Researchers from Dublin have explored how women who develop gestational diabetes respond emotionally to their diagnosis at different stages throughout their pregnancy.
The study included 95 women with gestational diabetes who were attending the National Maternity Hospital in Dubli, Ireland.
The women included in the study had either been newly diagnosed with gestational diabetes in the week prior; diagnosed several weeks ago; or given birth within the last three days.
The researchers used a very simple method to draw out the thoughts going through the women’s minds. They simply posed the question: “How do you feel about your diagnosis of gestational diabetes?”
Within the first week of diagnosis, the most cited words were ‘worried’, ‘shocked’, ‘upset’ and ‘scared’. Some people, albeit a smaller number, stated they felt ‘guilt’, ‘confused’, ‘tired’ and ‘annoyed’.
Several weeks after diagnosis, the women most commonly expressed feelings that were generally positive, such as ‘supported’, ‘used to it’, ‘grand’, ‘fine’ and ‘ok’. However, a smaller number of women continued to express concer, noting feelings of ‘tough’, ‘anxious’, ‘difficult’, ‘coping’ and ‘do whatever it takes’.
Three days after delivery of the baby, the following feelings were most commonly expressed: ‘relieved’, ‘supported’, ‘informed’ and ‘glad it’s over’. Other feelings expressed included reflections on the past few months and the future, and these included both positive and anxious thoughts: it was ‘hard’, ‘got on with it’, ‘health conscious’, ‘afraid for the future’ and ‘hopeful’.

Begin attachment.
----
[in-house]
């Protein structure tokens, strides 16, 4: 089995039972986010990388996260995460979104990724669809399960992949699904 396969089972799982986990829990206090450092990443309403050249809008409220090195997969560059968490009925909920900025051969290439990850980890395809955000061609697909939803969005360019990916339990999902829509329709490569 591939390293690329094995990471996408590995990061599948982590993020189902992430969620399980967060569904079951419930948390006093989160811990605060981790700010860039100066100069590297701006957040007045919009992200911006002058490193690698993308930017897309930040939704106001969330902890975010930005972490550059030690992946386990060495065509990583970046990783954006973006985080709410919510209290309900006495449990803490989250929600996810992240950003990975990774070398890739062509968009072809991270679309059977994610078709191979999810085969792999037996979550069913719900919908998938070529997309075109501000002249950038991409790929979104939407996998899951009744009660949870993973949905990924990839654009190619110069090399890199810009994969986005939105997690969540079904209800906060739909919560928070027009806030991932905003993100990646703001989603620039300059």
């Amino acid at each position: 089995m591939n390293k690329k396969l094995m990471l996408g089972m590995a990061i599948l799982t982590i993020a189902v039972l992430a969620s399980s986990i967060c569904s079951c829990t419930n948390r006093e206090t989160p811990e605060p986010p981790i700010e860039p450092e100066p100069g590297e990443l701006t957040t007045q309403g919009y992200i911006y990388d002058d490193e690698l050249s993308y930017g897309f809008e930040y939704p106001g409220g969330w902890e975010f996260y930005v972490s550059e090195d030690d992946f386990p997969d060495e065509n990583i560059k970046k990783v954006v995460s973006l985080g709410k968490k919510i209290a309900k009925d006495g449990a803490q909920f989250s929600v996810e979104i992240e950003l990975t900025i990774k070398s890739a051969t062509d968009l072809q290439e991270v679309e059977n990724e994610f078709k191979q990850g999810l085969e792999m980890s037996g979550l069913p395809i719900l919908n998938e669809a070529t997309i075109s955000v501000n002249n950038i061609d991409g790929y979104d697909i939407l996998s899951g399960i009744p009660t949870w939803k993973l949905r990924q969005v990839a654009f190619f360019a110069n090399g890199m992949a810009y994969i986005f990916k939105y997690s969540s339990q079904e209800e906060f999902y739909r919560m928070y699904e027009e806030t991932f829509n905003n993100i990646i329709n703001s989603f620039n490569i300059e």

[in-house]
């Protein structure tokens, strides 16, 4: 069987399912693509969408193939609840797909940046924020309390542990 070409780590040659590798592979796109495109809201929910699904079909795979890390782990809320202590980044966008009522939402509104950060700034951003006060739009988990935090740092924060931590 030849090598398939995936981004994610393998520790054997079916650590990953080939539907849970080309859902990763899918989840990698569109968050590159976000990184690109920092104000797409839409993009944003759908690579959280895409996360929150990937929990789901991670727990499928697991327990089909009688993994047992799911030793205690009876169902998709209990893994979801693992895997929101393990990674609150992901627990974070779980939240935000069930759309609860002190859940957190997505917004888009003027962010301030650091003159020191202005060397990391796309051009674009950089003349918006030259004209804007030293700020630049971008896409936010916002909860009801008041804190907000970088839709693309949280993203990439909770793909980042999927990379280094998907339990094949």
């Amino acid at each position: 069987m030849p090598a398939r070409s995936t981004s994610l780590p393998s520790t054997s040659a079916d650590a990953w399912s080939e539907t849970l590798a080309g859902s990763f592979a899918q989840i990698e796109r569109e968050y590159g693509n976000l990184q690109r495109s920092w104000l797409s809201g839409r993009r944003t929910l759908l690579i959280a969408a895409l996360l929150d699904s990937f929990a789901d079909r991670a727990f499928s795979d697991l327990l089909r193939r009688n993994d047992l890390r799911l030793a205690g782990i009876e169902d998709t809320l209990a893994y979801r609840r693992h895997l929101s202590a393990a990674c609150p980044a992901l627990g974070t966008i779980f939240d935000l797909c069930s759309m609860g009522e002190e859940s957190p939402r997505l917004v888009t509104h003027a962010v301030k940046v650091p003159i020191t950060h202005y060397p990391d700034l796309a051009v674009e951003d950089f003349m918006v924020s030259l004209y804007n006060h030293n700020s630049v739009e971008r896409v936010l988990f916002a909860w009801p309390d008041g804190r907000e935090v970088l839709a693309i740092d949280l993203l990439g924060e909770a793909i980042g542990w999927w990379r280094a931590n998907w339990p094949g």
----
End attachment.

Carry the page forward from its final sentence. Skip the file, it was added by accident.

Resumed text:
The researchers concluded: “As clinicians caring for patients with gestational diabetes, we tend to focus on insulin requirements and estimation of fetal weight, and might not appreciate the emotional impact of a diagnosis of gestational diabetes and how it can affect the care of our patients.”
They go on to state that an insight into the women’s emotional response can help clinicians to better support and care for women who develop gestational diabetes.
The study is published in The Lancet: Diabetes and Endocrinology journal.

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